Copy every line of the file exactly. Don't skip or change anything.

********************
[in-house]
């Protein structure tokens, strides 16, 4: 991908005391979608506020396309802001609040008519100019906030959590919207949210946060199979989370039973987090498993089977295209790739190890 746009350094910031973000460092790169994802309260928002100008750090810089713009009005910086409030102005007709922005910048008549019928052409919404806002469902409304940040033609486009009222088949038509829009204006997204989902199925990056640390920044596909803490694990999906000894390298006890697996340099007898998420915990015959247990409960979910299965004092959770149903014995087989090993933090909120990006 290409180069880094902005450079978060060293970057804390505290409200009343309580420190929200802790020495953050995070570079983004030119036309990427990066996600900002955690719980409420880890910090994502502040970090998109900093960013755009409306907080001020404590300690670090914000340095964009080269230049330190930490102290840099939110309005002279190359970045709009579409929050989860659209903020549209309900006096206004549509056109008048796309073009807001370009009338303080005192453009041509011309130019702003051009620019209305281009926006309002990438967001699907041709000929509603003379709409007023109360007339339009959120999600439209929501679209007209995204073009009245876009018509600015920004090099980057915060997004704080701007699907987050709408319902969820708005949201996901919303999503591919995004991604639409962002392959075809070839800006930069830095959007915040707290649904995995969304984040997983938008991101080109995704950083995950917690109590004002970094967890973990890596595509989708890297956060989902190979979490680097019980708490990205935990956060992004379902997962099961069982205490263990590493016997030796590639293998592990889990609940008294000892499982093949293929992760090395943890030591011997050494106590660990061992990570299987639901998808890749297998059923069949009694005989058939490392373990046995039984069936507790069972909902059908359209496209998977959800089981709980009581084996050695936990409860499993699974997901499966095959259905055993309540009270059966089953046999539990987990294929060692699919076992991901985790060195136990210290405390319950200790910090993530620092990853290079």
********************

[in-house]
């Protein structure tokens, strides 16, 4: 991908005391979608506020396309802001609040008519100019906030959590919207949210946060199979989370039973987090498993089977295209790739190890 746009350094910031973000460092790169994802309260928002100008750090810089713009009005910086409030102005007709922005910048008549019928052409919404806002469902409304940040033609486009009222088949038509829009204006997204989902199925990056640390920044596909803490694990999906000894390298006890697996340099007898998420915990015959247990409960979910299965004092959770149903014995087989090993933090909120990006 290409180069880094902005450079978060060293970057804390505290409200009343309580420190929200802790020495953050995070570079983004030119036309990427990066996600900002955690719980409420880890910090994502502040970090998109900093960013755009409306907080001020404590300690670090914000340095964009080269230049330190930490102290840099939110309005002279190359970045709009579409929050989860659209903020549209309900006096206004549509056109008048796309073009807001370009009338303080005192453009041509011309130019702003051009620019209305281009926006309002990438967001699907041709000929509603003379709409007023109360007339339009959120999600439209929501679209007209995204073009009245876009018509600015920004090099980057915060997004704080701007699907987050709408319902969820708005949201996901919303999503591919995004991604639409962002392959075809070839800006930069830095959007915040707290649904995995969304984040997983938008991101080109995704950083995950917690109590004002970094967890973990890596595509989708890297956060989902190979979490680097019980708490990205935990956060992004379902997962099961069982205490263990590493016997030796590639293998592990889990609940008294000892499982093949293929992760090395943890030591011997050494106590660990061992990570299987639901998808890749297998059923069949009694005989058939490392373990046995039984069936507790069972909902059908359209496209998977959800089981709980009581084996050695936990409860499993699974997901499966095959259905055993309540009270059966089953046999539990987990294929060692699919076992991901985790060195136990210290405390319950200790910090993530620092990853290079």